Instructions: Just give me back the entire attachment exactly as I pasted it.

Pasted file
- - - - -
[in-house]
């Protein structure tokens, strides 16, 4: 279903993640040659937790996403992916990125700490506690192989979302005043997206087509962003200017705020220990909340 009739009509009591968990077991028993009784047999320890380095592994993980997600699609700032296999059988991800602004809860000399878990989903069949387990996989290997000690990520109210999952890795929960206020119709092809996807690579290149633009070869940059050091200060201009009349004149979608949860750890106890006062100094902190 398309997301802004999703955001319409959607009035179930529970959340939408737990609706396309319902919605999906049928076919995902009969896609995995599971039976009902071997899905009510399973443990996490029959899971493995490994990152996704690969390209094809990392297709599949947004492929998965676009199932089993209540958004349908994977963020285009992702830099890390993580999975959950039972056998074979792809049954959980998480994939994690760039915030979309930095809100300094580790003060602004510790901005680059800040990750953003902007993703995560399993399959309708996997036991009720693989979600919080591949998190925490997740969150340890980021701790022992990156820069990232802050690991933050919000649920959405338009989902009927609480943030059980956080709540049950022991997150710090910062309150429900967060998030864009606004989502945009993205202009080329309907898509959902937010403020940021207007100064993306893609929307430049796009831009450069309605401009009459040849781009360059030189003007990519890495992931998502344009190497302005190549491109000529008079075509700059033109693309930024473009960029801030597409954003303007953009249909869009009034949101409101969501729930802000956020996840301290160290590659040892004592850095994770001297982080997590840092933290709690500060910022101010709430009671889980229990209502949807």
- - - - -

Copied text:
[in-house]
């Protein structure tokens, strides 16, 4: 279903993640040659937790996403992916990125700490506690192989979302005043997206087509962003200017705020220990909340 009739009509009591968990077991028993009784047999320890380095592994993980997600699609700032296999059988991800602004809860000399878990989903069949387990996989290997000690990520109210999952890795929960206020119709092809996807690579290149633009070869940059050091200060201009009349004149979608949860750890106890006062100094902190 398309997301802004999703955001319409959607009035179930529970959340939408737990609706396309319902919605999906049928076919995902009969896609995995599971039976009902071997899905009510399973443990996490029959899971493995490994990152996704690969390209094809990392297709599949947004492929998965676009199932089993209540958004349908994977963020285009992702830099890390993580999975959950039972056998074979792809049954959980998480994939994690760039915030979309930095809100300094580790003060602004510790901005680059800040990750953003902007993703995560399993399959309708996997036991009720693989979600919080591949998190925490997740969150340890980021701790022992990156820069990232802050690991933050919000649920959405338009989902009927609480943030059980956080709540049950022991997150710090910062309150429900967060998030864009606004989502945009993205202009080329309907898509959902937010403020940021207007100064993306893609929307430049796009831009450069309605401009009459040849781009360059030189003007990519890495992931998502344009190497302005190549491109000529008079075509700059033109693309930024473009960029801030597409954003303007953009249909869009009034949101409101969501729930802000956020996840301290160290590659040892004592850095994770001297982080997590840092933290709690500060910022101010709430009671889980229990209502949807």